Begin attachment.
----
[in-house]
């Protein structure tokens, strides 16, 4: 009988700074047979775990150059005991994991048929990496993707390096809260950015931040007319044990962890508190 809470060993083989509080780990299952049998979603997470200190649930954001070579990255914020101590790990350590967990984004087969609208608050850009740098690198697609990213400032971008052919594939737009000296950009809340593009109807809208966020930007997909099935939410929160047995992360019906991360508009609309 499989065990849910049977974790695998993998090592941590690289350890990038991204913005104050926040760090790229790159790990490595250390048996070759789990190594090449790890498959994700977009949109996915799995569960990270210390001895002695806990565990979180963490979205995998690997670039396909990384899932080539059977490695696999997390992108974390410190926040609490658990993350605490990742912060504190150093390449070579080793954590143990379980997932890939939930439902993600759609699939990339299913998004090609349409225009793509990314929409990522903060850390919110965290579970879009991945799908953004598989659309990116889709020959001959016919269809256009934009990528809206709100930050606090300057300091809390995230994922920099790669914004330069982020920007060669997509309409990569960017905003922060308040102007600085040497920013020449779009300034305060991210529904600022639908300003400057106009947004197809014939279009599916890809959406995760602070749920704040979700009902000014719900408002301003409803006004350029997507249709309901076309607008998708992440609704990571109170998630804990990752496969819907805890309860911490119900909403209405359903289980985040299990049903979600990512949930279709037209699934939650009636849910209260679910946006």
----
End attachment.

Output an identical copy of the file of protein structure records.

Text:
[in-house]
């Protein structure tokens, strides 16, 4: 009988700074047979775990150059005991994991048929990496993707390096809260950015931040007319044990962890508190 809470060993083989509080780990299952049998979603997470200190649930954001070579990255914020101590790990350590967990984004087969609208608050850009740098690198697609990213400032971008052919594939737009000296950009809340593009109807809208966020930007997909099935939410929160047995992360019906991360508009609309 499989065990849910049977974790695998993998090592941590690289350890990038991204913005104050926040760090790229790159790990490595250390048996070759789990190594090449790890498959994700977009949109996915799995569960990270210390001895002695806990565990979180963490979205995998690997670039396909990384899932080539059977490695696999997390992108974390410190926040609490658990993350605490990742912060504190150093390449070579080793954590143990379980997932890939939930439902993600759609699939990339299913998004090609349409225009793509990314929409990522903060850390919110965290579970879009991945799908953004598989659309990116889709020959001959016919269809256009934009990528809206709100930050606090300057300091809390995230994922920099790669914004330069982020920007060669997509309409990569960017905003922060308040102007600085040497920013020449779009300034305060991210529904600022639908300003400057106009947004197809014939279009599916890809959406995760602070749920704040979700009902000014719900408002301003409803006004350029997507249709309901076309607008998708992440609704990571109170998630804990990752496969819907805890309860911490119900909403209405359903289980985040299990049903979600990512949930279709037209699934939650009636849910209260679910946006």